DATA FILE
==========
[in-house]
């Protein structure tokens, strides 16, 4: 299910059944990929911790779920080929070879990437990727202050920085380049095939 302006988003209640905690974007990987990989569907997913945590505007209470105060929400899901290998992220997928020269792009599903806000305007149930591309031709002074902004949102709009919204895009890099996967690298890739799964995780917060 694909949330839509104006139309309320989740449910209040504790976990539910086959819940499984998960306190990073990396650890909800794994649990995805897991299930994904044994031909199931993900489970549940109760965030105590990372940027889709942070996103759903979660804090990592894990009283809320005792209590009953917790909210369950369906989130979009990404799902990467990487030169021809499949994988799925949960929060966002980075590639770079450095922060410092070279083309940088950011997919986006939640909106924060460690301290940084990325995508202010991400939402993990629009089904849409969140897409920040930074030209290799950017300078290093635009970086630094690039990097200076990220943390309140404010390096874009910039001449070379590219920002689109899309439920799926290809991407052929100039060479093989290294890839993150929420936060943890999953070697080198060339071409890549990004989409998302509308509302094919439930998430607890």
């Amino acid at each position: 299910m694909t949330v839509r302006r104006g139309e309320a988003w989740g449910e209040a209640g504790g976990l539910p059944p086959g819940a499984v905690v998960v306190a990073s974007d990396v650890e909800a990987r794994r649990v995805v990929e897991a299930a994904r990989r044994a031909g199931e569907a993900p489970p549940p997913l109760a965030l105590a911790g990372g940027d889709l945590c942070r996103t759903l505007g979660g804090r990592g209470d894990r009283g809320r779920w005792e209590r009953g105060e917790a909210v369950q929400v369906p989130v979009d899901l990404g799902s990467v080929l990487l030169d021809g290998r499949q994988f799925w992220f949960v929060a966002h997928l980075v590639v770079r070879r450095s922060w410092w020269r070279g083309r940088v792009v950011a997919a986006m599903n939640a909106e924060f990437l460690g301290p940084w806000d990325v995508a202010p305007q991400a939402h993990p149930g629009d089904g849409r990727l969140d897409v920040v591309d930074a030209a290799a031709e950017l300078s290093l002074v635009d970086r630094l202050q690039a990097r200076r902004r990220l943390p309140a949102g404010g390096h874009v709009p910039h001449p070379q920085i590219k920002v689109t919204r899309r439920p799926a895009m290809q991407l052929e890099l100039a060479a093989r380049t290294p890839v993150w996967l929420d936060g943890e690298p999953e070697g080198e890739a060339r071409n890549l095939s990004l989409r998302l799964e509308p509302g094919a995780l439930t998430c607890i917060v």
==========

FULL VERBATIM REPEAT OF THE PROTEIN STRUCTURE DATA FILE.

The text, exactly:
[in-house]
């Protein structure tokens, strides 16, 4: 299910059944990929911790779920080929070879990437990727202050920085380049095939 302006988003209640905690974007990987990989569907997913945590505007209470105060929400899901290998992220997928020269792009599903806000305007149930591309031709002074902004949102709009919204895009890099996967690298890739799964995780917060 694909949330839509104006139309309320989740449910209040504790976990539910086959819940499984998960306190990073990396650890909800794994649990995805897991299930994904044994031909199931993900489970549940109760965030105590990372940027889709942070996103759903979660804090990592894990009283809320005792209590009953917790909210369950369906989130979009990404799902990467990487030169021809499949994988799925949960929060966002980075590639770079450095922060410092070279083309940088950011997919986006939640909106924060460690301290940084990325995508202010991400939402993990629009089904849409969140897409920040930074030209290799950017300078290093635009970086630094690039990097200076990220943390309140404010390096874009910039001449070379590219920002689109899309439920799926290809991407052929100039060479093989290294890839993150929420936060943890999953070697080198060339071409890549990004989409998302509308509302094919439930998430607890």
């Amino acid at each position: 299910m694909t949330v839509r302006r104006g139309e309320a988003w989740g449910e209040a209640g504790g976990l539910p059944p086959g819940a499984v905690v998960v306190a990073s974007d990396v650890e909800a990987r794994r649990v995805v990929e897991a299930a994904r990989r044994a031909g199931e569907a993900p489970p549940p997913l109760a965030l105590a911790g990372g940027d889709l945590c942070r996103t759903l505007g979660g804090r990592g209470d894990r009283g809320r779920w005792e209590r009953g105060e917790a909210v369950q929400v369906p989130v979009d899901l990404g799902s990467v080929l990487l030169d021809g290998r499949q994988f799925w992220f949960v929060a966002h997928l980075v590639v770079r070879r450095s922060w410092w020269r070279g083309r940088v792009v950011a997919a986006m599903n939640a909106e924060f990437l460690g301290p940084w806000d990325v995508a202010p305007q991400a939402h993990p149930g629009d089904g849409r990727l969140d897409v920040v591309d930074a030209a290799a031709e950017l300078s290093l002074v635009d970086r630094l202050q690039a990097r200076r902004r990220l943390p309140a949102g404010g390096h874009v709009p910039h001449p070379q920085i590219k920002v689109t919204r899309r439920p799926a895009m290809q991407l052929e890099l100039a060479a093989r380049t290294p890839v993150w996967l929420d936060g943890e690298p999953e070697g080198e890739a060339r071409n890549l095939s990004l989409r998302l799964e509308p509302g094919a995780l439930t998430c607890i917060v």